This famous toothpaste ad pops up onto my children’s favourite channel frequently. It’s an ad where some boys are playing football and a girl comes in. One of the boy says- “Ladki hai, chot lagegi to rone lagegi” (She’s a girl, if she gets hurt, she will cry) .
If any of those 7-10 year olds get hurt badly, they will cry for sure. What’s the point in giving a statement like it’s the birth right of every girl to cry! And making it air on the kids’ channels so that the gender fights begin from childhood only is just ridiculous.
It’s a very common notion that is imbibed in most of the boys- “Mard ko dard nahi hota” (Men doesn’t feel the pain) or Men don’t cry.
Why? Does the pain comes only to girls?
Doesn’t every child cry the moment it is born?
Does the pain sees the gender first and then decides – “Ok, it’s a girl, so let me hit her”? Ouch!
If the God hasn’t reserved the crying part for the girls only at the time of birth, then why is it so that as the children grew, there are such statements in many homes- “Don’t cry like a girl” or “Boys are strong, they don’t cry”.
The answer is NO. Boys do cry and so do men. It’s just that as the boys grow up, they start hiding their emotions because of the social stigma and don’t shed tears, at least not in front of anyone!
When you are a child, crying is easy. As soon as you grow older, you realise that crying is a big no-no, at least in front of anyone. Obviously, when an adult cries, something seriously is meant to be wrong, that’s what I felt as a kid. When our mom used to have wet eyes in a movie, my brother and I used to laugh! And now look at me- I cry during movies or watching my sons perform on stage or even when I am mad with anger, as I mentioned in “Let them fall”.
Men tend to get emotional which is perfectly normal. Otherwise the feelings will vent out in anger or abuse. So, tears are always better.
My dad skips every “Vidai” function after marriages, just because he can’t see the bride and her relatives crying as he can’t control his tears. Though he couldn’t skip my ‘vidai’, he cried his heart out. And the person who made me cry during childhood, courtesy sibling rivalry, was weeping loudly when he hugged me as he bid me adieu after my marriage!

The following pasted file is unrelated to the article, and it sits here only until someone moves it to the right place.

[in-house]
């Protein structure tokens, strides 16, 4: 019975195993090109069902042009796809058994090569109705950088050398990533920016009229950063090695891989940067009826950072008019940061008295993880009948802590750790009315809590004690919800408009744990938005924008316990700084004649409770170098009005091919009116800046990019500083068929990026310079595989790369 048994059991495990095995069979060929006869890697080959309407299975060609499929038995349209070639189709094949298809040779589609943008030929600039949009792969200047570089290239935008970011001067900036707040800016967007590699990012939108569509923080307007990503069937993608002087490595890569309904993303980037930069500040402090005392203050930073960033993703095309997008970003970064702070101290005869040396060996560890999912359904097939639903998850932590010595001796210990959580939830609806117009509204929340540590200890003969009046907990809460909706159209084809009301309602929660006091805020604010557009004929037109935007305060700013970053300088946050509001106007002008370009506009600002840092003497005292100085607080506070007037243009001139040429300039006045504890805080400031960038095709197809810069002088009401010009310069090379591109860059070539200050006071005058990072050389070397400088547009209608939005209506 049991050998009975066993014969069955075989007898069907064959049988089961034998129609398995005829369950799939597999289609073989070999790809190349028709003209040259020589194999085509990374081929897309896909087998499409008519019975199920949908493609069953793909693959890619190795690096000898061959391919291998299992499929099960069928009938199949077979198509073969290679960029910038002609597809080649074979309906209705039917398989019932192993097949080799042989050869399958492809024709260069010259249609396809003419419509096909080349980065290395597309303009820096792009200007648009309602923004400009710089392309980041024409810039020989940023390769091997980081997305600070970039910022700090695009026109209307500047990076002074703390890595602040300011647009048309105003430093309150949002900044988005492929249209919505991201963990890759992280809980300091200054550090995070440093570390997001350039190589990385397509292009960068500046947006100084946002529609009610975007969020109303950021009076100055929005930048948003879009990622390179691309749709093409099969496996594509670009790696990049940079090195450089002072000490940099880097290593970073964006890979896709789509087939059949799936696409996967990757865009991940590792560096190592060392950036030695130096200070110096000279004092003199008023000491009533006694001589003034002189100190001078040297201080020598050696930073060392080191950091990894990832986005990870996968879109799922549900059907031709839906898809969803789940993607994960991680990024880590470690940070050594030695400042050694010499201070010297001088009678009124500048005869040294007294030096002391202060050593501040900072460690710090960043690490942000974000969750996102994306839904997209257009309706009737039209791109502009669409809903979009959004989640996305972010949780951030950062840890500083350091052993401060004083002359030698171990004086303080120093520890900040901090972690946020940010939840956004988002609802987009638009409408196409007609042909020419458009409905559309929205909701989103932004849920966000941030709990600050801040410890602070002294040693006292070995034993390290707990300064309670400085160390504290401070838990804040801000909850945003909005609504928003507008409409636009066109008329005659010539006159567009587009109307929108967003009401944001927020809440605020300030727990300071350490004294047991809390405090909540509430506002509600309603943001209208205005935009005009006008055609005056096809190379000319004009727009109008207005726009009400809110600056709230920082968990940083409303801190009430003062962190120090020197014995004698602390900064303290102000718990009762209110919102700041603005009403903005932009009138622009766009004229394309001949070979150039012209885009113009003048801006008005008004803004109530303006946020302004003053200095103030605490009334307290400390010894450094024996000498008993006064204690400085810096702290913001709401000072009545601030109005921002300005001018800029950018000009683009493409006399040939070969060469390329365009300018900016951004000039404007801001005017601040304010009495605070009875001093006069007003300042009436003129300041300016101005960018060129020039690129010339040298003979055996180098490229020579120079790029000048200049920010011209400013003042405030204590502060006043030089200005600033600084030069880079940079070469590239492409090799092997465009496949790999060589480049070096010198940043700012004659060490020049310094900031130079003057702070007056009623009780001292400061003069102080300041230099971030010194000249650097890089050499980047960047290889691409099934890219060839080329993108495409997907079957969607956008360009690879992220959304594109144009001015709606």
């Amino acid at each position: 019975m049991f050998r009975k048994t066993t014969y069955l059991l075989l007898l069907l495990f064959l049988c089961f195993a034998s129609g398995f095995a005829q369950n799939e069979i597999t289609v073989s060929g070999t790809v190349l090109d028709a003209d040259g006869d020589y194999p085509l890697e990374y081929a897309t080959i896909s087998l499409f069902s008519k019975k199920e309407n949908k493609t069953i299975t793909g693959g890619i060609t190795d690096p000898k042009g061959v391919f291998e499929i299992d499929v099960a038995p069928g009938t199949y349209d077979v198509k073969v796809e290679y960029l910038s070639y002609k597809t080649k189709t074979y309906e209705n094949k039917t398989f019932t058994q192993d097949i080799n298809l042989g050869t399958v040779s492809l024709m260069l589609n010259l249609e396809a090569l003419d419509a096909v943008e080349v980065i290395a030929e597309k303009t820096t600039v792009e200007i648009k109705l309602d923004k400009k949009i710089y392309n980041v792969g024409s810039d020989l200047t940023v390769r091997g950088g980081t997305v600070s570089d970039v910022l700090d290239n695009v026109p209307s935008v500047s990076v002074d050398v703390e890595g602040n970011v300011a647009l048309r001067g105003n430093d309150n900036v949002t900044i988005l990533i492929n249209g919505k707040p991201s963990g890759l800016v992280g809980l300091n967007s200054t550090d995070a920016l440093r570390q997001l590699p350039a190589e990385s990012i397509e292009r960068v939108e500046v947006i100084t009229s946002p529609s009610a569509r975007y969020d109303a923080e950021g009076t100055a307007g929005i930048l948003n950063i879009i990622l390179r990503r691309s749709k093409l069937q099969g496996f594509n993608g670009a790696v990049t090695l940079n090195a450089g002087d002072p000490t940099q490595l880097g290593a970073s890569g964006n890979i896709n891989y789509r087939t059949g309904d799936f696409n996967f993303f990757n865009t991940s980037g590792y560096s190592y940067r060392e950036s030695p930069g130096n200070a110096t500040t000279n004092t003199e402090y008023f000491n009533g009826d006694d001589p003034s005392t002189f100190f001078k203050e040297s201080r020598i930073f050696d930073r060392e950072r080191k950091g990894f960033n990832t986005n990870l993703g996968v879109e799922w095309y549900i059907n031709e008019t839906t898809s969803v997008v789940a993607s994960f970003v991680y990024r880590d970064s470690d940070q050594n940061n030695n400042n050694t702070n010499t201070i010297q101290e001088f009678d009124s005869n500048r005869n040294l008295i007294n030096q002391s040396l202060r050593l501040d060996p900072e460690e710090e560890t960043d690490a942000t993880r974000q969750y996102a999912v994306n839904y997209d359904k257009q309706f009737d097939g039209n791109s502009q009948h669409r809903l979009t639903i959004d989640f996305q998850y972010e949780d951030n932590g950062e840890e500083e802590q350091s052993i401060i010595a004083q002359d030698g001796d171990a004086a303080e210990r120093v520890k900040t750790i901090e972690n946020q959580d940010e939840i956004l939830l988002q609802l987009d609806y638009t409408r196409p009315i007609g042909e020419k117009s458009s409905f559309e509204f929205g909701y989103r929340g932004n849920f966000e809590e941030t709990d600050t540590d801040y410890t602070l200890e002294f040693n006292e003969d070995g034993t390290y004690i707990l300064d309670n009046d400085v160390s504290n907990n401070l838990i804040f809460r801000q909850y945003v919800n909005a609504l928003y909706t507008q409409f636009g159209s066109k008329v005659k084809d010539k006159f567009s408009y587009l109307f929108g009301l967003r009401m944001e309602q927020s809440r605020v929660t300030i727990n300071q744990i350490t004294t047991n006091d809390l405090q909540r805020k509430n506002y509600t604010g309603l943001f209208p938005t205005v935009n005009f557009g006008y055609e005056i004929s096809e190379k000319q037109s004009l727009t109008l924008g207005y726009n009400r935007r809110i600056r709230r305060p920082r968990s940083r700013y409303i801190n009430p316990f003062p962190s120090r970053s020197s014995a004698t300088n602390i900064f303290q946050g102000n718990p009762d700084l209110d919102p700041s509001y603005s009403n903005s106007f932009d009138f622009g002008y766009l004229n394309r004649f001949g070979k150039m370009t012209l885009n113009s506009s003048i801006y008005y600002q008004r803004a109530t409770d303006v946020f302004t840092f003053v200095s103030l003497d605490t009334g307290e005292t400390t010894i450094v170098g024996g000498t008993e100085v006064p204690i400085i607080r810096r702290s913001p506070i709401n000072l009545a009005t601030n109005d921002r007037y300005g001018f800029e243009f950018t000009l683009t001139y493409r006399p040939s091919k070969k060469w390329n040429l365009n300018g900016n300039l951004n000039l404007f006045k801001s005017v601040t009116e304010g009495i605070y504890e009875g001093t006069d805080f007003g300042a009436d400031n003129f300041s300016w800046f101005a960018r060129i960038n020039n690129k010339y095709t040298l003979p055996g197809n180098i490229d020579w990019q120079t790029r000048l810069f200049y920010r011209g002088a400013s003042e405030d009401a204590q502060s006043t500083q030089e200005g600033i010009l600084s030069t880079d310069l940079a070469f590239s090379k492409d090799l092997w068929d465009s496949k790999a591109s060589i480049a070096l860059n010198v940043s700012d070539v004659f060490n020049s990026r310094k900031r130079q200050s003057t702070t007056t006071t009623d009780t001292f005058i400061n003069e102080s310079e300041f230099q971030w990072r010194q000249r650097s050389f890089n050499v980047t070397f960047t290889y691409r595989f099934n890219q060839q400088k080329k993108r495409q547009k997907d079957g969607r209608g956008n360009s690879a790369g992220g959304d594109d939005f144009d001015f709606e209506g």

Our society doesn’t lack stereotypes who believe that dolls are for girls and cars are for boys. One of the psychological column that I read mentioned that it’s important for the boys and girls to be introduced to every kind of toy, not being gender specific, as this improves their creative and problem- solving skills and develops empathy. I realized this when my elder son went to play at her cousin sisters house, where he found all sorts of dolls . He was amazed on seeing and holding Barbie dolls, their dresses and shoes. When he came back, I asked him if he liked playing with the dolls, I will get him one, but he refused and wanted a kitchen set instead.
I bought him a kitchen set and obviously faced statements like- ‘why did you get him a girl toy‘, etc. Trust me, he enjoyed playing with it so much and now my younger one also likes to play with it. I got them a miniature pressure cooker and they now want me to add more cookware to their kitchen. In real life, they watch how their father helps me in the household work and so they also eagerly lend me a helping hand in drying the laundry, unloading the dishwasher or even dusting. My elder one loves to prepare tea (under my guidance) and younger one rolls a Chapati when he wants to. My younger son has a ‘Masha’ doll from his favorite show Masha and the Bear and both of them fight over aeroplanes, lego blocks, cars and plush toys too.
The other day my sons and my husband were playing in-house cricket when suddenly the game had to be paused as the latter had to attend a call and said- “Play with mummy now.”
“But, she doesn’t know how to play Cricket,” my son said confidently.
“And what makes you think so?” I asked.
“Because girls don’t play cricket“, he said.
My husband laughed and said, “They do and our country’s women’s cricket team is a strong one.”
“Really! Then why don’t you play mumma?” My son asked.
“Because I don’t like it too much. I hardly played cricket when I was young. I preferred skating though and learnt that on my own. No game or sport is specifically either for boys or girls, just like colours. My favourite colour is blue which doesn’t mean that I am a boy.” I replied in a hope to make my sons unconventional.